In the next step, model simulated and compared monthly simulated and observed streamflows using SUFI2 algorithm. We calibrated a 7year period from 2001 to 2007 and validated a 4year period from 2008 to 2011. Analysis of hydrographs indicates that the calibrated model slightly underestimate the peak runoff (Fig. 2). The size of uncertainty band (95PPU) is shown in Fig. 2 which confirms the uncertainty is very high. After defining the initial values of the fourteen parameters, it was specified for selecting appropriate parameters ranges. It could be reduce the band of uncertainty. Furthermore, after three iterations with 500 model runs, the best calibration illustrated in Fig. 3, where value was 0.86, Pfactor of 0.51, Rfactor of 0.54 and NS was 0.77. With this calibration, the best ranges of parameters were obtained (Table 2). According to the last calibration, the best parameters values were imported (Table 2) in SWAT model and validated using data set for the period of 2008 to 2011and compared the plot of observed and simulated data.
Table 1. Sensitively analysis of parameters.
Index 
Parameter 
Definition 
t_stat 
pvalue 
Process 
Sensitivity 
1 
ALPHA_BF 
Baseflow alpha factors (1.days^{1}) 
0.29 
0.77 
Groundwater 
very low 
2 
GWQMN 
Threshold depth in shallow aquifer (mm) 
0.53 
0.60 
Groundwater 

3 
HRU_SLP 
Average slope steepness (m.m^{1}) 
0.66 
0.51 
Geomorphology 

4 
OV_N 
Manning’s n value for overland flow* 
0.73 
0.47 
Geomorphology 

5 
SOL_Z 
Soil depth (mm) 
0.79 
0.43 
Soil 

6 
CH_K2 
Channel effective hydraulic conductivity (mm.hr^{1}) 
1.02 
0.31 
Channel 

7 
GW_DELAY 
Groundwater delay (day) 
1.19 
0.23 
Groundwater 

8 
CH_N2 
Manning’s n value for main channel* 
1.22 
0.22 
Channel 

9 
SOL_AWC 
Available water capacity of the soil layer (mm.mm^{1}) 
1.38 
0.17 
Soil 

10 
SOL_ZMX 
Maximum rooting depth of soil profile (mm) 
1.54 
0.12 
Soil 

11 
ALPHA_BNK 
Base flow alpha factor for bank storage (days) 
1.68 
0.09 
Channel 

12 
SOL_K 
Soil conductivity (mm.hr^{1}) 
1.69 
0.09 
Soil 

13 
CN2 
SCS curve number for moisture condition II* 
2.75 
0.01 
Runoff 

14 
SOL_BD 
Soil bulk density (g/ )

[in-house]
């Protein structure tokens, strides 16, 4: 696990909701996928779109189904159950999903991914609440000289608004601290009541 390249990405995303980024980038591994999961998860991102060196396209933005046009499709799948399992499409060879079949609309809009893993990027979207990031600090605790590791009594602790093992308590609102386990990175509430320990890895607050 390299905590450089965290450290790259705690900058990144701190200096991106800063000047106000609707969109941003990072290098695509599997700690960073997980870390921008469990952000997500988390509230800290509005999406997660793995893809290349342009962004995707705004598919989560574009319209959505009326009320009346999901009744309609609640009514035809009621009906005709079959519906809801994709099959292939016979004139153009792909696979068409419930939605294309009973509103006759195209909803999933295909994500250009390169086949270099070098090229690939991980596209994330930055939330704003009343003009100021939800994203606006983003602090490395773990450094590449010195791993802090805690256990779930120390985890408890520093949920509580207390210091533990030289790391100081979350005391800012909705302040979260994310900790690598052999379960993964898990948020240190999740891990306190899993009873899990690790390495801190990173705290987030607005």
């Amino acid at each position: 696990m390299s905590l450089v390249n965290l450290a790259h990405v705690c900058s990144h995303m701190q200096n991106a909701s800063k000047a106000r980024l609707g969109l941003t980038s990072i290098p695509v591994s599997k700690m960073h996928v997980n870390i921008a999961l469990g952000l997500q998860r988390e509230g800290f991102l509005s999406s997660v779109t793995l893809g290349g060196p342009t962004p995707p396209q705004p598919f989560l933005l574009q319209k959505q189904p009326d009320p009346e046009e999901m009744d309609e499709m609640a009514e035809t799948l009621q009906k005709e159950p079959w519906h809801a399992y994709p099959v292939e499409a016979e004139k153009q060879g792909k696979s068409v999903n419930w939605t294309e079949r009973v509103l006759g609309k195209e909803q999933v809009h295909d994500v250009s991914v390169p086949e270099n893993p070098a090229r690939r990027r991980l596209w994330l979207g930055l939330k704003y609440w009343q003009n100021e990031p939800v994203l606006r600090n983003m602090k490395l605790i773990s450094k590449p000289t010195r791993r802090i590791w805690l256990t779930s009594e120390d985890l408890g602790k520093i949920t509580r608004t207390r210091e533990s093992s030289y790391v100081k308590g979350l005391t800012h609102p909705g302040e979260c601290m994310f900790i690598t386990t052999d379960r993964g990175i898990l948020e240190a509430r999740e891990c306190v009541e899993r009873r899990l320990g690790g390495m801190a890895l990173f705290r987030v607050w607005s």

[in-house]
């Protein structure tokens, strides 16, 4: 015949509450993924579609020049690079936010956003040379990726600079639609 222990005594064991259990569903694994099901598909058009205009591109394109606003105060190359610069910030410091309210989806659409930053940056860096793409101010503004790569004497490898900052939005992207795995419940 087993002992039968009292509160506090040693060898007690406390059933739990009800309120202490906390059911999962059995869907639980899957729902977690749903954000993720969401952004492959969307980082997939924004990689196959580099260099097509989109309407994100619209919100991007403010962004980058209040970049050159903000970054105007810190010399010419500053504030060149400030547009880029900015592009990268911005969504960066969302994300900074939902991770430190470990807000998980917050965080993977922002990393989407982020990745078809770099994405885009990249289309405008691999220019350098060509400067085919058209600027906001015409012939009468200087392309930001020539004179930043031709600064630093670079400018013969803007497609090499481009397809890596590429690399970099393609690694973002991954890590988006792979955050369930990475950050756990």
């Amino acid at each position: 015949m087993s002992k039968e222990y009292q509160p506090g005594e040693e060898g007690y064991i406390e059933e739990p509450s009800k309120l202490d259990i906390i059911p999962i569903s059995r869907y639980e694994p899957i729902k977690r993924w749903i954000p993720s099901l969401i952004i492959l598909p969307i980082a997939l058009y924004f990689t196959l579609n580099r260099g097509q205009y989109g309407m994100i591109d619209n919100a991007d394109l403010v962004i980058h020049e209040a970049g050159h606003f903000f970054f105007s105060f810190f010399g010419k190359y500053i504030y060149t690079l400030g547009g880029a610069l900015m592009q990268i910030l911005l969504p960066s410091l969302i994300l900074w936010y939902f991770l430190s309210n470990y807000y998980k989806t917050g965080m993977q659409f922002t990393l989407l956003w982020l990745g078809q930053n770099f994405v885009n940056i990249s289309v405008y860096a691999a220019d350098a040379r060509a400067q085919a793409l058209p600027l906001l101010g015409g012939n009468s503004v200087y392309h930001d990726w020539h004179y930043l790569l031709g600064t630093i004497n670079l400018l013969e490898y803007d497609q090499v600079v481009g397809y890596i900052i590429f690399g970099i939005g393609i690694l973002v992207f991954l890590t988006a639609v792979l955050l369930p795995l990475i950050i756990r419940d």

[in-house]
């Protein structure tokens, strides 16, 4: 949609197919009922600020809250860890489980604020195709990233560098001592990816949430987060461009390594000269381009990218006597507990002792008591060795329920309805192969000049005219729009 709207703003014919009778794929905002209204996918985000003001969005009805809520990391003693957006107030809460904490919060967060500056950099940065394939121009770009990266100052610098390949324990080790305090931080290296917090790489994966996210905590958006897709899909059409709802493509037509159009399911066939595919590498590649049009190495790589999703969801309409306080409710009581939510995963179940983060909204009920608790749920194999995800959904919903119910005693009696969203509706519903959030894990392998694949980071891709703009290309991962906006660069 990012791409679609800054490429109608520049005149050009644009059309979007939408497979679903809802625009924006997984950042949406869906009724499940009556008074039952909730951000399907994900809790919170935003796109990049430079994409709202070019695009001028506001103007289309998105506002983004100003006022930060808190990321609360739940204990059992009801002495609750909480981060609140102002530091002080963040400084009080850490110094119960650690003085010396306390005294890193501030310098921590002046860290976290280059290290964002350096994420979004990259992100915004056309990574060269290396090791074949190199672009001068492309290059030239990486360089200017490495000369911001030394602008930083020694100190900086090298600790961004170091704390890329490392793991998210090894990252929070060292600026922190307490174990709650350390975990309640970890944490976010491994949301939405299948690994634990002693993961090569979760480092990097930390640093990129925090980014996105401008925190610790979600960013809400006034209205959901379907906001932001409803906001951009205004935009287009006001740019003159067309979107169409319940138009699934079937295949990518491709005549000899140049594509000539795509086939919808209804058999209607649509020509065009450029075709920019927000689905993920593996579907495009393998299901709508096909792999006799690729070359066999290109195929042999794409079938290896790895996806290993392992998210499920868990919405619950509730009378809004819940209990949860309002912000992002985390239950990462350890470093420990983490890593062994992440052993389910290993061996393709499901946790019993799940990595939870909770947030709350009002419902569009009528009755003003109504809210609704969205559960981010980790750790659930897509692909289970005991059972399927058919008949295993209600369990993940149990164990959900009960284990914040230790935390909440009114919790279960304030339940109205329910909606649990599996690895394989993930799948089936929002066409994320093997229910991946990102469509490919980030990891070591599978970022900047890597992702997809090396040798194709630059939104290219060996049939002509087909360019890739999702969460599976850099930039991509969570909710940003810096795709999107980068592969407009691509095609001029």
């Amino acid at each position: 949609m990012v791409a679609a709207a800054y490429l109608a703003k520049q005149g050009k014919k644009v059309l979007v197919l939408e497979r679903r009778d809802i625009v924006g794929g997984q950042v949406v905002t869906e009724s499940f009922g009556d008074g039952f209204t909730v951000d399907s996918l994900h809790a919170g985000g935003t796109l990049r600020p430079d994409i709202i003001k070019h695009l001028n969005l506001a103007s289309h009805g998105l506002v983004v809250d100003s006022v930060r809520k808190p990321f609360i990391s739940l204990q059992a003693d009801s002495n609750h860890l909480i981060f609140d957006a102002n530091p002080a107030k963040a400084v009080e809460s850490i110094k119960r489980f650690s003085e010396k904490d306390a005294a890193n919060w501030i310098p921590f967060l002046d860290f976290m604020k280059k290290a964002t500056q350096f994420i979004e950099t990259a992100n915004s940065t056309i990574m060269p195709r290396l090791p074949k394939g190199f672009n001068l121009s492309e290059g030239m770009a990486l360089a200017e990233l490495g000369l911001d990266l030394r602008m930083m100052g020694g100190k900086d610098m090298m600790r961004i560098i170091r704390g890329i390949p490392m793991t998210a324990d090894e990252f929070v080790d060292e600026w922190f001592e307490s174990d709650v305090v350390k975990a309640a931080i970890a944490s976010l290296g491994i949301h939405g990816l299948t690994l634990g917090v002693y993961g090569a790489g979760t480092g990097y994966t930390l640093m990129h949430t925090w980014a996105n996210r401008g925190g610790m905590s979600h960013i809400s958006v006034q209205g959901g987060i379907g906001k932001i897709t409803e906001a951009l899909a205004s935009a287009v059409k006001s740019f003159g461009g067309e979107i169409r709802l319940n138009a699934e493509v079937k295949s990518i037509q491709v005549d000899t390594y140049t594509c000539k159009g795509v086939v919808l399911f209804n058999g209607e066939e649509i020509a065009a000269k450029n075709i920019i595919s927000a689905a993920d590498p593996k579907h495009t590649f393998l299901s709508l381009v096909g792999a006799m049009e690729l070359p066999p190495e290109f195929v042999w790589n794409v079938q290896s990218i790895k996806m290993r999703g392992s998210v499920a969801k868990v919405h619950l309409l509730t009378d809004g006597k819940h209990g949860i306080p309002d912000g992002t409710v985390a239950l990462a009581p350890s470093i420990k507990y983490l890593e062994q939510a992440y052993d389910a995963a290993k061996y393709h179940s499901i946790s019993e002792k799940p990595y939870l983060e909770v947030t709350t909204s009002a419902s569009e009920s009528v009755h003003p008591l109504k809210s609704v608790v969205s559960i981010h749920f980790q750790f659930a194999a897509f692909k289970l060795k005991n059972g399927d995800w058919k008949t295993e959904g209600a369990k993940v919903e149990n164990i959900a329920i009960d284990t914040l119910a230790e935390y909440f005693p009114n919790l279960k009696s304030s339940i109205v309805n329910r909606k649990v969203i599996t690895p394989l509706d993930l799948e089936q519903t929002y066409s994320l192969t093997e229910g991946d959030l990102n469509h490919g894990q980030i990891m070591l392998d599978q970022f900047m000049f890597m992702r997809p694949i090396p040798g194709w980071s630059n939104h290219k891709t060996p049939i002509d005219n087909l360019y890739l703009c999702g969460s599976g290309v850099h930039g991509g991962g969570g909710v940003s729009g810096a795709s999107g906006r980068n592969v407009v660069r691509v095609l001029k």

5.59 
0.00 
Soil 
very high 
*dimensionless
Fig. 2. 95% probability of uncertainty plot and comparing observed and simulated streamflow before calibration.
Table 3 illustrates the values of P and R factors, and NS in calibration (2001 to 2007) and validation (2008 to 2011) periods. Taking an analysis of the catchment at the outlet had a positive correlation with surface runoff, with of 0.85, while Pfactor, Rfactor and NS were 0.63, 0.49 and 0.74 respectively (Fig. 4).
In other words, the evaluation of the hydrograph plot showed good model match in validation period. Also coefficient of determination ( ) value of calibration and validation period showed a good correlation between observed and simulated values (Fig. 5).
Fig. 3. 95% probability uncertainty plot and comparison observed and simulated streamflow after calibration (20012007).
Fig. 4. 95% probability uncertainty plot and comparison observed and simulated streamflow in validation period (20082011).
Fig. 5. Scatter plot of river streamflow for (a) calibration period (20012007) and (b) validation period (20082011).
Table 2. Optimum ranges of parameters.
Parameter_name 
Fitted_value 
Min_value 
Max_value 
CN2 
0.233 
0.193 
0.272 
ALPHA_BF 
0.240 
0.171 
0.297 
GW_DELAY 
130.159 
121.893 
167.1877 
GWQMN 
0.734 
0.783 
0.238 
CH_N2 
0.222 
0.204 
0.245 
CH_K2 
159.381 
133.678 
165.119 
ALPHA_BNK 
0.763 
0.609 
0.910 
SOL_ZMX 
108.031 
66.609 
162.382 
SOL_Z 
365.522 
315.512 
506.027 
SOL_AWC 
0.074 
0.010 
0.089 
SOL_K 
0.440 
0.434 
0.884 
SOL_BD 
0.431 
0.333 
0.671 
HRU_SLP 
0.066 
0.044 
0.093 
OV_N 
0.196 
0.199 
0.168 
Table 3. Statistical Analysis of runoff simulation.
Variable 
Pfactor 
Rfactor 
NS 

Before Calibration